This article can be found on Engineering.com.

Eight recent company acquisitions by Google Inc. point to an intriguing conclusion: The tech giant wants to help direct the course of industrial robotics into an agile and ultra-intelligent future.

In December, John Markoff of the New York Times reported that Google had quietly acquired seven robotics firms over the previous six months. Then a follow-up article shortly thereafter reported an eighth acquisition. The acquisitions were headed by Andy Rubin, who led the development of Google’s Android platform.

The nature of the companies Google acquired suggests it plans to develop a platform to vastly improve the capabilities of industrial robots. And placing a honcho like Rubin in charge suggests that it is a high-priority effort.

Mark W. Spong, a robotics researcher and dean of engineering and computer science at the University of Texas at Dallas, told Tech Trends Journal that Google “is likely to accelerate industrial robotics.” The company, he said, “has both the vision and resources to make a significant impact.” He pointed to Google’s work with self-driving vehicles as a precedent.

John Parkinson, affiliate partner at Chicago-based Waterstone Management Group, a business advisory firm, agreed that Google’s move could have a major influence on industrial robotics.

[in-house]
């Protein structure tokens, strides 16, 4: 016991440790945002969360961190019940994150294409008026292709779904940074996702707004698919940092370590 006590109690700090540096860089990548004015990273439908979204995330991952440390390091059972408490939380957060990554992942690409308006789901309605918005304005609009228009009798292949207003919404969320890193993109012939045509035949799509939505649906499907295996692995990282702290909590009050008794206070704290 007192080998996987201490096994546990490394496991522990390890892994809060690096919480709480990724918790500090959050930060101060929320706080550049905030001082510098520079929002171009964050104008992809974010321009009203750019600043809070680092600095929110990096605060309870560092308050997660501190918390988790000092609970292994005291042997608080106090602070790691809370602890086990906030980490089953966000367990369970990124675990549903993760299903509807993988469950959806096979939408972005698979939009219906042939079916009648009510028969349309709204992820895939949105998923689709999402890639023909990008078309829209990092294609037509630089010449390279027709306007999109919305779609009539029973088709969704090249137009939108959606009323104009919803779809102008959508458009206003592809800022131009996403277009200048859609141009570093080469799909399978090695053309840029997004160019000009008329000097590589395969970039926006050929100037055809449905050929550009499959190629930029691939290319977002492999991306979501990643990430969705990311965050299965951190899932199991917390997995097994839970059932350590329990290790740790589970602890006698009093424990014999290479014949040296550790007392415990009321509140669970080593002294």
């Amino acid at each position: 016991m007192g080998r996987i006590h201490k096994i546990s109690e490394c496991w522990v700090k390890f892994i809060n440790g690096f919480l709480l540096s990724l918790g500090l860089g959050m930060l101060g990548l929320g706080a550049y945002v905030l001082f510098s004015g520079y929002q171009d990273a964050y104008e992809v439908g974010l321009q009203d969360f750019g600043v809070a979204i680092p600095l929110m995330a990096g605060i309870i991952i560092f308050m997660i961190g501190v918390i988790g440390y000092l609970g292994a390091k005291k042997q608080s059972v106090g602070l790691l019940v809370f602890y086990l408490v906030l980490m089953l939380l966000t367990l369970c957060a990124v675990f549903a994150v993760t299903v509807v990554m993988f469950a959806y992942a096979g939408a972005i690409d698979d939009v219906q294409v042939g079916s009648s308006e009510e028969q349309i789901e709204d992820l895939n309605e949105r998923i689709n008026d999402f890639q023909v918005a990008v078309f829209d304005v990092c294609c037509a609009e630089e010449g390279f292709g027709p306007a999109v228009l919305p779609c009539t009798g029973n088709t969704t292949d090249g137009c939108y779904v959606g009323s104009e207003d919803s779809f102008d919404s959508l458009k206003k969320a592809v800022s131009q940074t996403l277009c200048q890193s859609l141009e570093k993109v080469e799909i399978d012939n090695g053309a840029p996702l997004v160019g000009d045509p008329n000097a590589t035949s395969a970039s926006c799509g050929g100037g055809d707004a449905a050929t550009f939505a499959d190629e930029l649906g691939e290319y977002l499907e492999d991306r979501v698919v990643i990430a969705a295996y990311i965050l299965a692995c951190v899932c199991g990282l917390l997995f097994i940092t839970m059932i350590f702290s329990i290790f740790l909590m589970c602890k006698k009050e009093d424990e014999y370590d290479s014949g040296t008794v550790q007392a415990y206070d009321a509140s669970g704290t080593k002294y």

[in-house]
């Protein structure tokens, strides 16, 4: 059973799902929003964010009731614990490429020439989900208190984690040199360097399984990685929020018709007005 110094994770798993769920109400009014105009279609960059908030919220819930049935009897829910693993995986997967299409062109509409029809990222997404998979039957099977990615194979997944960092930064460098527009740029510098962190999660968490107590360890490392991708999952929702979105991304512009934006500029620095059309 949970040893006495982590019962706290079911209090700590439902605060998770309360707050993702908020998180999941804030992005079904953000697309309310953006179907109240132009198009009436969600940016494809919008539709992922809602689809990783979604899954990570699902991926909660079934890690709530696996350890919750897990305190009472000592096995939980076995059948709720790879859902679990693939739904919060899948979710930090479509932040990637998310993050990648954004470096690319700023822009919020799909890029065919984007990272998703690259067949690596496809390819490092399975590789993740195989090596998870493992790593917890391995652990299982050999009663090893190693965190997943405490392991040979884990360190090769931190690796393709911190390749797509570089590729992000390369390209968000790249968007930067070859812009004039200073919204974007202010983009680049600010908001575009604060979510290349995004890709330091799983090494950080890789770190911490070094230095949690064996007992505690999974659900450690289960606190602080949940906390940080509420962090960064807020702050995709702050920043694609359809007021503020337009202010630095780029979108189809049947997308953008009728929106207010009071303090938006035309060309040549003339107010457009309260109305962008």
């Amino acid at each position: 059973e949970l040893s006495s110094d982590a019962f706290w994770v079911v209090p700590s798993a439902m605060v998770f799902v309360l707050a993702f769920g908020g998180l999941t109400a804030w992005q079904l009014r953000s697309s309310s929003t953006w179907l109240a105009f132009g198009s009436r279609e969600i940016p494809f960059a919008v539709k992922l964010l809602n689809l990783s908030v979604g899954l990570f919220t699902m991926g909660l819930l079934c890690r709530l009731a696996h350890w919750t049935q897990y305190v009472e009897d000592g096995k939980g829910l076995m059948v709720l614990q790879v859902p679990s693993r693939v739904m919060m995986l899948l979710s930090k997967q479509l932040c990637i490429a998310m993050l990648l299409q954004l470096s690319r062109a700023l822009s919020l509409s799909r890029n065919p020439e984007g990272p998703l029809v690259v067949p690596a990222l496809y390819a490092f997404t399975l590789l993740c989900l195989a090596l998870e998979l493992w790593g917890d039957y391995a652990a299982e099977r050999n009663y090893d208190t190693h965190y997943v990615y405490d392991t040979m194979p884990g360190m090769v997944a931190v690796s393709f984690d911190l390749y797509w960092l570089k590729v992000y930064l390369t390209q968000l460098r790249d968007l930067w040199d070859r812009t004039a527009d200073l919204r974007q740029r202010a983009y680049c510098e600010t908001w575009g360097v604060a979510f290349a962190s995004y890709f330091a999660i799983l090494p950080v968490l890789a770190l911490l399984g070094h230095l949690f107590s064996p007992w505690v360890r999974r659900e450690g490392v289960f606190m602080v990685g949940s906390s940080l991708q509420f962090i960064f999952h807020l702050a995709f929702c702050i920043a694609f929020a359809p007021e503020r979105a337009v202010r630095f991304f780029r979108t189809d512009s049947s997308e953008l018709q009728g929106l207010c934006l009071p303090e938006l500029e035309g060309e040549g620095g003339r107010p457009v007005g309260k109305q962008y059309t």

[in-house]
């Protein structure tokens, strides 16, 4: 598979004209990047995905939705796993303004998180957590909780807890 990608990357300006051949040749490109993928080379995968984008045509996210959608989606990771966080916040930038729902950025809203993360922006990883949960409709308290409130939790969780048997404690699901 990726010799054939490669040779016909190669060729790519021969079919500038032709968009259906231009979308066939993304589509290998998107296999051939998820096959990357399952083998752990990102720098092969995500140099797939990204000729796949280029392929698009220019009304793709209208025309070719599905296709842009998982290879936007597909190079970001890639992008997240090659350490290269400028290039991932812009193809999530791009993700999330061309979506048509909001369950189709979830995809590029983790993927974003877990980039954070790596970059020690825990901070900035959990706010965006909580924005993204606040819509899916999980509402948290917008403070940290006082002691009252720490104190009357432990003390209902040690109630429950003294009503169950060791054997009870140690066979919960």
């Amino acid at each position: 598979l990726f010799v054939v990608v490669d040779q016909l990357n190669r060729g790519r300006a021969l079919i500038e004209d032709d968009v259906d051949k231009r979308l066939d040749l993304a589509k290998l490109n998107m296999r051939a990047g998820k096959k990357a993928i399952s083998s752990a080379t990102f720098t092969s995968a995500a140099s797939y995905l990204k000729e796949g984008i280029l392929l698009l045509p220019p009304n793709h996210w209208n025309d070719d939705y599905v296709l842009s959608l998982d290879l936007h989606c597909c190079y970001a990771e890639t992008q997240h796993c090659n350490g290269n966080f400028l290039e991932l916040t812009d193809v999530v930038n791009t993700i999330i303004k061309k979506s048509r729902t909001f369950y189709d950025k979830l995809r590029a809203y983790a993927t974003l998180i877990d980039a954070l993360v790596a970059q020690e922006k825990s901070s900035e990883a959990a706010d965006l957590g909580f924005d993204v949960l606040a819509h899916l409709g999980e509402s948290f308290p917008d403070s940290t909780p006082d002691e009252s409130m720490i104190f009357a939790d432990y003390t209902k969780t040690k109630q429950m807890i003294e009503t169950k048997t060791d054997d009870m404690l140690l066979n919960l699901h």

Parkinson, who is a technology strategist and former CTO of several large firms, and who is working on a book on robotics, said in an interview, “You can see certain common themes in [the way] Google operates. They’re very platform-oriented.”

And expect Google’s dive into industrial automation to be a problem-solving game-changer, he said.

“From a strategic perspective, they like to determine what’s going to be the set of enablers that will have a big influence on some element of the economy. Then they go buy the best engineering talent they can find to work on it.” On top of that strategy, Google is able to apply “this big cash-flow stream, so they’re willing to make bets at scales where other people aren’t.”

There is certainly growth potential in industrial robotics. Cleveland-based business research firm Freedonia Group estimated the global market for robots in 2012 was $12.3 billion, and it projects 10.3 percent annual growth, reaching $20.2 billion by 2016. Another market researcher, Burnaby, B.C.-based TechSci Research, has even higher market expectations, forecasting industrial robotics industry revenues to reach $37 billion by 2018.

While Google is not saying much about its plans, Rubin did tell the Times that the company sees unmet needs in manufacturing and logistics as “clear opportunities” that are “not being served by today’s robotics technologies.”

Manufacturing robots “have always been limited by a poor understanding of fundamental problems like how to perform dexterous manipulation of objects — such as in assembly — and how to work in unstructured environments,” Spong told Tech Trends Journal. “These are things that humans do easily,” he said, but “to make progress here we need advances in sensing, control, machine learning, computer vision, and other areas.”

The Google acquisitions seem directed at the development of just the kinds of technologies Spong suggested.